2nd Sunday in OT / A / 2020
Msgr. Patrick S. Brennan
The Gospel today presents Jesus, the "Lamb of God," at his baptism by John in the Jordan River. Perhaps the question asked then is the same question we ask now: "Why was Jesus baptized?" The response given to us by the Church is that Jesus—from the very beginning of his public ministry—identified with sinners, to the point that he even lined up with them to be baptized in the Jordan River. And as he did on the cross, so also at the river: Jesus bore our sins and brought salvation to the world.
But my homily today is not about the baptism of Jesus. It is about our baptism, and what that means—what it means to be a called a Christian and a Catholic. And I can think of few other passages in the NT that lay it out so well as our second reading today, the beginning of St. Paul’s first letter to the Corinthians. The salutation.
The reading starts with the name Paul, a Roman name. Paul was a Roman citizen, and proud of it. The Roman empire was his territory as a missionary, and he traveled from one end of it to the other. But Paul was also a Jew, and this heritage defined him at a very fundamental level.
Until he met Christ, on the road to Damascus. Paul underwent a conversion, and his life radically changed. As a Jew, his name was "Saul"—named after the first king of Israel; as a Christian, he became "Paul," a Roman name that indicated his conversion, a new life, completely focused on Christ.
So how did St. Paul characterize himself? He says, "called to be an apostle."
Notice the passive voice. Paul "is called." It is not his plan; it is God’s plan—a much bigger picture that goes beyond him, into which he fits.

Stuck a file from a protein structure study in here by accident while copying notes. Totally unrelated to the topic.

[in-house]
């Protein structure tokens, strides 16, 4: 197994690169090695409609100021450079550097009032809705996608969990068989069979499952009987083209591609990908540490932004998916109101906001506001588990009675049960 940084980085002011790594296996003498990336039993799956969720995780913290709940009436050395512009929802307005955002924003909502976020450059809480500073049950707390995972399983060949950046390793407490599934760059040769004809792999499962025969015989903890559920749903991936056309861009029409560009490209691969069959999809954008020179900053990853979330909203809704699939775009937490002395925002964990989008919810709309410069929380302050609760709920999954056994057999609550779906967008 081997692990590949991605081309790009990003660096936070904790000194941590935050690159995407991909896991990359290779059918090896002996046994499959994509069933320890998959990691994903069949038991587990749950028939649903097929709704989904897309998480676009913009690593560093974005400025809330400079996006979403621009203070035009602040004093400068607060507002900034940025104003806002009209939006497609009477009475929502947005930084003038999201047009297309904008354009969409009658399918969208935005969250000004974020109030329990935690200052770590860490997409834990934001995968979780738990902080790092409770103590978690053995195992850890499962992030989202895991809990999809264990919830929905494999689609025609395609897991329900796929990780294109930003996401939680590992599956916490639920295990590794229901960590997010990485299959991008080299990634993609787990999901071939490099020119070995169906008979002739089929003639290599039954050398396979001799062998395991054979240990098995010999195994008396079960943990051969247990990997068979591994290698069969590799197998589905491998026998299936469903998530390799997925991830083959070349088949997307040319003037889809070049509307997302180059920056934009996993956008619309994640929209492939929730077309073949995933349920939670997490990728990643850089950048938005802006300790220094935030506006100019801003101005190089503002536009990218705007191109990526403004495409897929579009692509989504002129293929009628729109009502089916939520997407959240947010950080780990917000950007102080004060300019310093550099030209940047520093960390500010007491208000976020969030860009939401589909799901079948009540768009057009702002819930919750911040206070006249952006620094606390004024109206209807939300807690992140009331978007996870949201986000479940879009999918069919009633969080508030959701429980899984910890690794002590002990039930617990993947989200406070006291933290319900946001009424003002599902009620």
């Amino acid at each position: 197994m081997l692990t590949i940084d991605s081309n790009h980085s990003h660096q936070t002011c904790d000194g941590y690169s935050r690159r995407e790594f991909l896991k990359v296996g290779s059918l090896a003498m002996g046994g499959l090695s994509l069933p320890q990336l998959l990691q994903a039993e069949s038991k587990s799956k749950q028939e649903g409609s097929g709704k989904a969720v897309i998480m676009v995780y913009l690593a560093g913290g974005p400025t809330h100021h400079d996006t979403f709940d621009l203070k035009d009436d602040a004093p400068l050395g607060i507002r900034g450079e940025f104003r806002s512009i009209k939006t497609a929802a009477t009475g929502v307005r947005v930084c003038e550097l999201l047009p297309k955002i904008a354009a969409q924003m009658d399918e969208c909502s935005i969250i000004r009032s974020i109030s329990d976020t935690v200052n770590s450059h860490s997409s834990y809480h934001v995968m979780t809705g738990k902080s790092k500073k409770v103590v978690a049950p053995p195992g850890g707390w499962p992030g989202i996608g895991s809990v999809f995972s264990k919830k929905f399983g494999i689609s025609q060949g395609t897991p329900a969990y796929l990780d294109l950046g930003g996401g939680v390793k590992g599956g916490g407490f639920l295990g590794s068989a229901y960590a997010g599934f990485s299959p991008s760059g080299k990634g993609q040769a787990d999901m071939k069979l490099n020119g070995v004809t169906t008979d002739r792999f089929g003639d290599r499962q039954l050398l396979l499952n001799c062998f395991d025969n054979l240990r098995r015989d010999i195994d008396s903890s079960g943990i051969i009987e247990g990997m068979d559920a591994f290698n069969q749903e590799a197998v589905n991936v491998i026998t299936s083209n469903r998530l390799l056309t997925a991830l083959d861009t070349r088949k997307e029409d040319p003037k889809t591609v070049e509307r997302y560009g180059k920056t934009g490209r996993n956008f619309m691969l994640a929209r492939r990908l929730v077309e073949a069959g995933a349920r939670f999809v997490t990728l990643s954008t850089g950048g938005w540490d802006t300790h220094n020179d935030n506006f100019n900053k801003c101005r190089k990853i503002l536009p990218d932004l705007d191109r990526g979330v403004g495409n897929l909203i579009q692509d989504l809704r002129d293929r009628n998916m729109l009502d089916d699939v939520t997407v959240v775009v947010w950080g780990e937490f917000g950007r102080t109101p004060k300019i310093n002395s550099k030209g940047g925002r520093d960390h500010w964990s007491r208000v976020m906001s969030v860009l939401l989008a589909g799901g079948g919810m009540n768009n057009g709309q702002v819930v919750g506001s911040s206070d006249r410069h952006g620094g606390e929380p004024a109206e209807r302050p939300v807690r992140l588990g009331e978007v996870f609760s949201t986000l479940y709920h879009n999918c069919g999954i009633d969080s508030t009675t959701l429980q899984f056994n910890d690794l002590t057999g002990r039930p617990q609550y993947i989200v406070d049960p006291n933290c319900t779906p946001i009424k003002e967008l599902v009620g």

And what is God’s plan? An apostle. To be sent. Like a letter. Or a package. Or a message. Called into Christ. And sent out to the people. Into Christ. Out to people.
And where is he sent? To the "church"—in this case, Corinth, in Greece. Corinth was said to be the "Las Vegas" of the ancient world, a port city with all the vices that come with it. The church was a small community in a big city—to witness to the truth.
Paul uses the word "church,"—ekklesia—a word beautifully descriptive of what it is. It is a combination of two Greek words: ek (out of) and kaleo (meaning to call). To be "called out." To be called out of one world and into another.
Paul says his little community is "called out" of darkness—out of loose living and excessiveness and debauchery and sexual immorality, and injustice; and called into the light, the Body of Christ: ". . . you who have been sanctified in Christ Jesus, called to be holy."
The biblical notion of "sanctified" and "made holy" means that we are "set apart"—not for our own benefit, but for the benefit of the world. We are not taken out of the world; we are inserted more deeply into the world—as God’s holy ones, to witness to holiness.
But the task is too great for any one of us, so we are united "with all those everywhere who call upon the name of our Lord Jesus Christ." United—in Christ and with all Christians—to bring the Good News of Jesus Christ to all.
And that’s what it means to be baptized, with St. Paul as our model: 1) called by God for mission, 2) sent to preach the Good News, 3) out of darkness into light, 4) growing in holiness for the sake of our brothers and sisters.
No small task. But nothing is impossible with God.